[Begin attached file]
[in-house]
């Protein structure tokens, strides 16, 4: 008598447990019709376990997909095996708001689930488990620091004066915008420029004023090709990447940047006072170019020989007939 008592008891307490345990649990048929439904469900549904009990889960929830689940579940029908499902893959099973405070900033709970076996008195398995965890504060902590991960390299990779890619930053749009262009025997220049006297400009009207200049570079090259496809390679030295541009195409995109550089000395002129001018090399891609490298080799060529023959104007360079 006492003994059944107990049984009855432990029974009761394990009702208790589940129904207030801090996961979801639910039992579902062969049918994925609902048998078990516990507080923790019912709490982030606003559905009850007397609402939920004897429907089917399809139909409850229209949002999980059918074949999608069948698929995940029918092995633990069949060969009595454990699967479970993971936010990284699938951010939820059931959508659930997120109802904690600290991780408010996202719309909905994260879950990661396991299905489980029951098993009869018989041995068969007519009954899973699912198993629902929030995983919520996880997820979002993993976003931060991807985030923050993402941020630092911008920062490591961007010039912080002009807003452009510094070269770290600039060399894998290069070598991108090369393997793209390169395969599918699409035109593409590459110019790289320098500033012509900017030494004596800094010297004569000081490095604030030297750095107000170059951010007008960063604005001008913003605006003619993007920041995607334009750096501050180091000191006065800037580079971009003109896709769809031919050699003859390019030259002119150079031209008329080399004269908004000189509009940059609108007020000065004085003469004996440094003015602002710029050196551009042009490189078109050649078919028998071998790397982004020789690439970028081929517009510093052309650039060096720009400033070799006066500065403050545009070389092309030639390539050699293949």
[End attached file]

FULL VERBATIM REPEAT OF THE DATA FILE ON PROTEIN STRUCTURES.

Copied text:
[in-house]
């Protein structure tokens, strides 16, 4: 008598447990019709376990997909095996708001689930488990620091004066915008420029004023090709990447940047006072170019020989007939 008592008891307490345990649990048929439904469900549904009990889960929830689940579940029908499902893959099973405070900033709970076996008195398995965890504060902590991960390299990779890619930053749009262009025997220049006297400009009207200049570079090259496809390679030295541009195409995109550089000395002129001018090399891609490298080799060529023959104007360079 006492003994059944107990049984009855432990029974009761394990009702208790589940129904207030801090996961979801639910039992579902062969049918994925609902048998078990516990507080923790019912709490982030606003559905009850007397609402939920004897429907089917399809139909409850229209949002999980059918074949999608069948698929995940029918092995633990069949060969009595454990699967479970993971936010990284699938951010939820059931959508659930997120109802904690600290991780408010996202719309909905994260879950990661396991299905489980029951098993009869018989041995068969007519009954899973699912198993629902929030995983919520996880997820979002993993976003931060991807985030923050993402941020630092911008920062490591961007010039912080002009807003452009510094070269770290600039060399894998290069070598991108090369393997793209390169395969599918699409035109593409590459110019790289320098500033012509900017030494004596800094010297004569000081490095604030030297750095107000170059951010007008960063604005001008913003605006003619993007920041995607334009750096501050180091000191006065800037580079971009003109896709769809031919050699003859390019030259002119150079031209008329080399004269908004000189509009940059609108007020000065004085003469004996440094003015602002710029050196551009042009490189078109050649078919028998071998790397982004020789690439970028081929517009510093052309650039060096720009400033070799006066500065403050545009070389092309030639390539050699293949």